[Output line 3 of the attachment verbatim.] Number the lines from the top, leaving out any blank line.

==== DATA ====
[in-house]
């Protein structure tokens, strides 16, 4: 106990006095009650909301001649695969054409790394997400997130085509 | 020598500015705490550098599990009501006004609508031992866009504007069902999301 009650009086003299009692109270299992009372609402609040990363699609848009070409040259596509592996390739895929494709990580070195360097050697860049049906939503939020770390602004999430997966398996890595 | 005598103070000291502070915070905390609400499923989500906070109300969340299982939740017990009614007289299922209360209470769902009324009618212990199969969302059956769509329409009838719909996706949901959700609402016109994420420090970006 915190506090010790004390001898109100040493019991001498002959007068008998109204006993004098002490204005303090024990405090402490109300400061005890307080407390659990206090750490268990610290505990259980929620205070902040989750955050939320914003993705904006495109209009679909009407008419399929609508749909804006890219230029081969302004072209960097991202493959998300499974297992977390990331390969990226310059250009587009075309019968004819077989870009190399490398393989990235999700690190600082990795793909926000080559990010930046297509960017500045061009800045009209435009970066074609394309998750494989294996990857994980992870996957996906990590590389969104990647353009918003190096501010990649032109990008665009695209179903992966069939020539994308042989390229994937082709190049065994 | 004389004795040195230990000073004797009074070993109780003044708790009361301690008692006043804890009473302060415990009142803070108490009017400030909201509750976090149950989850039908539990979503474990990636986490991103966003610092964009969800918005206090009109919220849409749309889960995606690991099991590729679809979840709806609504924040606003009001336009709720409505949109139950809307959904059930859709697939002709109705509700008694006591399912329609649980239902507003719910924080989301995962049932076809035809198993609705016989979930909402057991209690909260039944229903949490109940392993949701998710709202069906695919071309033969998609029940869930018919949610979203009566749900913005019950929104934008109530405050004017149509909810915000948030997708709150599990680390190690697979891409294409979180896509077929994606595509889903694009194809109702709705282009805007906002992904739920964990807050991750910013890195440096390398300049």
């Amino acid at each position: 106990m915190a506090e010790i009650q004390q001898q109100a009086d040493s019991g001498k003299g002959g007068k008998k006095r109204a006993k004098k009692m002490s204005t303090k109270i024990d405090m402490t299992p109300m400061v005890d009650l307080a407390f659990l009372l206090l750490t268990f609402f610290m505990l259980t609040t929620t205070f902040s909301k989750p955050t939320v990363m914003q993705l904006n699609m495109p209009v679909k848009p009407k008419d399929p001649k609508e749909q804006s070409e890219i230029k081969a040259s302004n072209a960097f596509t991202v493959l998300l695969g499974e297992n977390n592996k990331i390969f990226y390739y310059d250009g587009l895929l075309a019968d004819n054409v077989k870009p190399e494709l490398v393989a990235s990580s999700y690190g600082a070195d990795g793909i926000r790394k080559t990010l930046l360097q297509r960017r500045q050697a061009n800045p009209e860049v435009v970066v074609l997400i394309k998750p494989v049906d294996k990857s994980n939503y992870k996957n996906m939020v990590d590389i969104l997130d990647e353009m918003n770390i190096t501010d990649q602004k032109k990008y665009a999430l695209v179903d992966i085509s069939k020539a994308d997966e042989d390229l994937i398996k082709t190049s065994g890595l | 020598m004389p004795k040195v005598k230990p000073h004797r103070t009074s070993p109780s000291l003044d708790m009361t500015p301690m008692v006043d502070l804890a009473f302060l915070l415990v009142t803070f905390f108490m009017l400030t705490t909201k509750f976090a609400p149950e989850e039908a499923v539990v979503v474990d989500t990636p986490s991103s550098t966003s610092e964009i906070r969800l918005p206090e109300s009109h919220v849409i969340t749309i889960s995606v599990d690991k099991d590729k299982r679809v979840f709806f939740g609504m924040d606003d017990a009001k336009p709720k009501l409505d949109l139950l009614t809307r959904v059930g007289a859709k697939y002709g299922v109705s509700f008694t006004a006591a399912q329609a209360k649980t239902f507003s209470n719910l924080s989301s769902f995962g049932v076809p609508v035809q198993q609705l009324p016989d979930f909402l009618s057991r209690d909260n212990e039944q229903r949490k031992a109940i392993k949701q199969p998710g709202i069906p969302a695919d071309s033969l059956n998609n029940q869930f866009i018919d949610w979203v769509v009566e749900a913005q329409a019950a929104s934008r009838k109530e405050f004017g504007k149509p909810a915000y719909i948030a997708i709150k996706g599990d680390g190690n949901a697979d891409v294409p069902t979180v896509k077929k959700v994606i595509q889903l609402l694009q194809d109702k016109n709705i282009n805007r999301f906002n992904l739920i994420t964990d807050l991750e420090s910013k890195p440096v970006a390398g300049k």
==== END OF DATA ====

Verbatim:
């Amino acid at each position: 106990m915190a506090e010790i009650q004390q001898q109100a009086d040493s019991g001498k003299g002959g007068k008998k006095r109204a006993k004098k009692m002490s204005t303090k109270i024990d405090m402490t299992p109300m400061v005890d009650l307080a407390f659990l009372l206090l750490t268990f609402f610290m505990l259980t609040t929620t205070f902040s909301k989750p955050t939320v990363m914003q993705l904006n699609m495109p209009v679909k848009p009407k008419d399929p001649k609508e749909q804006s070409e890219i230029k081969a040259s302004n072209a960097f596509t991202v493959l998300l695969g499974e297992n977390n592996k990331i390969f990226y390739y310059d250009g587009l895929l075309a019968d004819n054409v077989k870009p190399e494709l490398v393989a990235s990580s999700y690190g600082a070195d990795g793909i926000r790394k080559t990010l930046l360097q297509r960017r500045q050697a061009n800045p009209e860049v435009v970066v074609l997400i394309k998750p494989v049906d294996k990857s994980n939503y992870k996957n996906m939020v990590d590389i969104l997130d990647e353009m918003n770390i190096t501010d990649q602004k032109k990008y665009a999430l695209v179903d992966i085509s069939k020539a994308d997966e042989d390229l994937i398996k082709t190049s065994g890595l | 020598m004389p004795k040195v005598k230990p000073h004797r103070t009074s070993p109780s000291l003044d708790m009361t500015p301690m008692v006043d502070l804890a009473f302060l915070l415990v009142t803070f905390f108490m009017l400030t705490t909201k509750f976090a609400p149950e989850e039908a499923v539990v979503v474990d989500t990636p986490s991103s550098t966003s610092e964009i906070r969800l918005p206090e109300s009109h919220v849409i969340t749309i889960s995606v599990d690991k099991d590729k299982r679809v979840f709806f939740g609504m924040d606003d017990a009001k336009p709720k009501l409505d949109l139950l009614t809307r959904v059930g007289a859709k697939y002709g299922v109705s509700f008694t006004a006591a399912q329609a209360k649980t239902f507003s209470n719910l924080s989301s769902f995962g049932v076809p609508v035809q198993q609705l009324p016989d979930f909402l009618s057991r209690d909260n212990e039944q229903r949490k031992a109940i392993k949701q199969p998710g709202i069906p969302a695919d071309s033969l059956n998609n029940q869930f866009i018919d949610w979203v769509v009566e749900a913005q329409a019950a929104s934008r009838k109530e405050f004017g504007k149509p909810a915000y719909i948030a997708i709150k996706g599990d680390g190690n949901a697979d891409v294409p069902t979180v896509k077929k959700v994606i595509q889903l609402l694009q194809d109702k016109n709705i282009n805007r999301f906002n992904l739920i994420t964990d807050l991750e420090s910013k890195p440096v970006a390398g300049k």